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Data from: Predicting fine root lifespan from plant functional traits in temperate trees

Citation

McCormack, M. Luke; Adams, Thomas S.; Coleman, Mark D.; Eissenstat, David M. (2020), Data from: Predicting fine root lifespan from plant functional traits in temperate trees, Dryad, Dataset, https://doi.org/10.5061/dryad.v15dv41sq

Abstract

• Although linkages of leaf and whole-plant traits to leaf lifespan have been rigorously investigated, there is a limited understanding of similar linkages of whole-plant and fine root traits to root lifespan. In comparisons across species, do suites of traits found in leaves also exist for roots, and can these traits be used to predict root lifespan?

• We observed the fine root lifespan of 12 temperate tree species using minirhizotrons in a common garden and compared their median lifespans with fine-root and whole-plant traits. We then determined which set of combined traits would be most useful in predicting patterns of root lifespan.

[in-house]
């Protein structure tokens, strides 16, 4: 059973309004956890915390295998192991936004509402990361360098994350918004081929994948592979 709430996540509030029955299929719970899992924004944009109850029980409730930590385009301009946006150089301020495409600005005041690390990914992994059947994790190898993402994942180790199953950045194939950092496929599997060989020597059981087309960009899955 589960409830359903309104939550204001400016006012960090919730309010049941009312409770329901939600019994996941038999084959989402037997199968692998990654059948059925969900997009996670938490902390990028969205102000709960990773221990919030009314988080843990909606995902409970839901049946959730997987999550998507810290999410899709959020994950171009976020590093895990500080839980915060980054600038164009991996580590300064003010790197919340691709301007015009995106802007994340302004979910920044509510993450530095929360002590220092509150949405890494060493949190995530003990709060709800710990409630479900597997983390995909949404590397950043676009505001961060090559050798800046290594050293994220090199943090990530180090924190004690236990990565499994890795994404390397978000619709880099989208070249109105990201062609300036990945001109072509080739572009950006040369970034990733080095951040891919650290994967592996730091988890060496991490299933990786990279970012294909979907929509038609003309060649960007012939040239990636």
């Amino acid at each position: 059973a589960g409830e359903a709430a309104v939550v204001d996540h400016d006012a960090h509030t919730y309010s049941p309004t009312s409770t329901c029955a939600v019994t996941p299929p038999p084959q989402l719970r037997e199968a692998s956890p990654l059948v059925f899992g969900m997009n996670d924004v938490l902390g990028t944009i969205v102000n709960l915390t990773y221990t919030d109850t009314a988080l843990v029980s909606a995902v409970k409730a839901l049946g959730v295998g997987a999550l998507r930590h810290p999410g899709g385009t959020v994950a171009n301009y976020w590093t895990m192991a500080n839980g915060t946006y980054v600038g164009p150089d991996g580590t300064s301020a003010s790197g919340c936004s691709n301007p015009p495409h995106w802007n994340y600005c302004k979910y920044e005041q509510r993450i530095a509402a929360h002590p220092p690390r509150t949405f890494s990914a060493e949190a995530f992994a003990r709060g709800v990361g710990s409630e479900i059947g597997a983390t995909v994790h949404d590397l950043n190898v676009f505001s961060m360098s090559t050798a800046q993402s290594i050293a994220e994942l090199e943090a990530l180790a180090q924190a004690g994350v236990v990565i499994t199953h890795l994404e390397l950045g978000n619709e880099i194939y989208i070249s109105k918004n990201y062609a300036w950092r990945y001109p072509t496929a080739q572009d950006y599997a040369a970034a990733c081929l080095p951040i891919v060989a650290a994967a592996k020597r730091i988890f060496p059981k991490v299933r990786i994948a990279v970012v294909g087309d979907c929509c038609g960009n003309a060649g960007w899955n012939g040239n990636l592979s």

• Median root lifespan ranged widely among species (95–336 d). Root diameter, calcium content, and tree wood density were positively related to root lifespan, whereas specific root length, nitrogen (N) : carbon (C) ratio, and plant growth rate were negatively related to root lifespan. Root diameter and plant growth rate, together (R2 = 0.62) or in combination with root N : C ratio (R2 = 0.76), were useful predictors of root lifespan across the 12 species.

• Our results highlight linkages between fine root lifespan in temperate trees and plant functional traits that may reduce uncertainty in predictions of root lifespan or turnover across species at broader spatial scales.

Methods

See Materials and Methods in related article.

Usage Notes

"PA Common Garden.txt" contains root dynamics data form related article in tab delinated format.

"PA Common Garden Column Info.txt" contains description of data contained in the "PA Common Garden.txt".

 

Funding

National Science Foundation, Award: OEI309 0613832

U.S. Department of Energy, Award: Graduate Research and Education Fellowship